Protein structure prediction (PSP) is very important in bioinformatics, medicine, theoretical chemistry, biotechnology and more. From the early days of biochemistry, the biochemists crucial concern was to know the protein structure (PS). In 1943, Fredrick has developed a way to spot amino acid sequence present in insulin [2]. However, this significant discovery didn't indicate whether an individual protein has multiple structures. In 1954, Anfinsen has found that amino acid sequence of a protein could fold into a 3D structure [3]. He has also investigated the amino acid sequence refolding and noticed that protein unfolded under extreme chemical environment, could refold back to 3D structure. Anfinsen has introduced a theory of folding, and said in his Nobel peace prize ceremony: “The native structure of protein is decided by the whole interactions between atomics and thus by the sequence of amino acids, in certain environment”. His theorem has provided an insight into the dilemma of PSP. The PSP terminology can be divided into two groups: (1) If proteins within the protein databank [4] have similarities in structure, then the target structure are often constructed by imitating the framework of the solved protein. This method is named template-based modeling [5]. However, this method cannot help in figuring out how proteins fold to their native structures. (2) If the protein structure has no similarities in the databank, the structure might be constructed from the amino acid sequence. This method is named ab initio [6], and it is the most difficult of all. This method depends on two components: energy function, which calculates the level of energy of every structure, and an enquiry procedure, which finds out the optimal structure with minimum energy within the search space. By the end of 2013, about 52 million-protein sequence were added to the protein sequence databank [7]. In addition, the amount of known PSs in the protein databank is about 90,000 [4].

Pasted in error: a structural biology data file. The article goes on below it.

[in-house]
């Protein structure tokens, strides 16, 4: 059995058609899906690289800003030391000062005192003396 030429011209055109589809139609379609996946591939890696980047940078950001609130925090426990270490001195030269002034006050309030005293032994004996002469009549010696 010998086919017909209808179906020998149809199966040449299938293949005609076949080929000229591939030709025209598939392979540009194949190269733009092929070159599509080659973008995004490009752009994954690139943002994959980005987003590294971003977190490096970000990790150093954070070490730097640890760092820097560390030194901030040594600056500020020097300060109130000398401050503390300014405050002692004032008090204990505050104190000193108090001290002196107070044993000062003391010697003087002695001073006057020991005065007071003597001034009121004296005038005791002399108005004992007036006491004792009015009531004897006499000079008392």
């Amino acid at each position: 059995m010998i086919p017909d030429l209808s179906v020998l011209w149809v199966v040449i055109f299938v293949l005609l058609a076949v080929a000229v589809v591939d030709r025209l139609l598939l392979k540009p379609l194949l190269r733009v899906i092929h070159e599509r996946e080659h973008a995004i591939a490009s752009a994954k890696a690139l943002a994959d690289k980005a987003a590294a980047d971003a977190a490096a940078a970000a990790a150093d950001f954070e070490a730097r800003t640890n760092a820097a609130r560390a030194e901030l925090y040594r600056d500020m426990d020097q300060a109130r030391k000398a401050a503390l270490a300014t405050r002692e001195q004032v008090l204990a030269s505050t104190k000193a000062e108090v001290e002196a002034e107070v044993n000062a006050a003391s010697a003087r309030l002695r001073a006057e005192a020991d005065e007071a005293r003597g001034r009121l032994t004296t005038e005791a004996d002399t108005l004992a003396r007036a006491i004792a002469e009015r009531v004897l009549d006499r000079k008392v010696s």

The problem of the 3D structure prediction of a protein, based only on its primary structure (linear sequence of amino acids), is vitally important because the determination of protein structure experimentally is very expensive, while using the DNA sequencing to obtain protein sequences is cheap. Protein secondary structure is the most commonly predicted one-dimensional structure of proteins [8]. Protein secondary structure prediction (PSSP) has a significant role in the prediction of protein tertiary structure, as it bridges the gap between the protein primary sequences and tertiary structure prediction. There are three traditional experimental techniques employed to determine the secondary structure of proteins. These techniques are: X-ray crystallography, Nuclear Magnetic Resonance (NMR) spectroscopy, and Circular Dichroism spectrometry. As experimental methods are expensive and the number of proteins with known sequence is growing than the number of experimentally determined secondary structures, devising computational approaches for PSSP becomes increasingly urgent [9]. The prediction of protein secondary structure from only its amino acid sequence is a very difficult task. Protein secondary structures can be categorized into two classes: 3-state category, which includes: helix (H), strand (E), and coil (C); and 8-state category, which has been proposed by the DSSP (Define Secondary Structure of Proteins) program [10], includes: H (α-helix), G (310 helix), I (π-helix), S (bend), B (β-bridge), E (β-stand), T (β-turn), and L (loop or irregular). Protein sequence normally includes 2 kinds of sequence information: long-range interdependencies and local context [11,12]. The local contexts are essential for PSSP. Specially, the most valuable features to determine the secondary structure of an amino acid are the information about the secondary structure category of the neighbors of this amino acid. Also, long-range interdependency amongst different kinds of amino acids shows essential indicators for the type of a secondary structure. Predicting the 3 states and the 8 states of secondary structures from protein sequences are called the Q3 prediction and the Q8 prediction problems, respectively. Most of the methods of PSSP have been heavily concentrated on Q3 prediction. Although, Q8 prediction is complex and more challenging than Q3 prediction, in this paper, we focus on Q8 prediction, because the 8 classes of secondary structures reveal more precise structural information for a variety of applications than the 3 classes of secondary structures.